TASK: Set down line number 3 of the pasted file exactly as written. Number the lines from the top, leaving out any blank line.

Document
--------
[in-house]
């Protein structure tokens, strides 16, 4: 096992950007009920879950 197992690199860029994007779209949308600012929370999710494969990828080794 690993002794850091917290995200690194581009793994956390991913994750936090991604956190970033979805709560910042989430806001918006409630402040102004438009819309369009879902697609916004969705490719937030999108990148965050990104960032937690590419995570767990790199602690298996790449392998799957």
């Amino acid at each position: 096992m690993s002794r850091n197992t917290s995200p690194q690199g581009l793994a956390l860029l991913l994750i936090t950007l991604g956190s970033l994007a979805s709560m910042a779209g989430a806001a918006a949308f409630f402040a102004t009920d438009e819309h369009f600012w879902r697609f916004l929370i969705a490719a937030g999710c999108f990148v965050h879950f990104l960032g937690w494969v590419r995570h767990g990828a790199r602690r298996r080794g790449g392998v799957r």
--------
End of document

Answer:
């Amino acid at each position: 096992m690993s002794r850091n197992t917290s995200p690194q690199g581009l793994a956390l860029l991913l994750i936090t950007l991604g956190s970033l994007a979805s709560m910042a779209g989430a806001a918006a949308f409630f402040a102004t009920d438009e819309h369009f600012w879902r697609f916004l929370i969705a490719a937030g999710c999108f990148v965050h879950f990104l960032g937690w494969v590419r995570h767990g990828a790199r602690r298996r080794g790449g392998v799957r």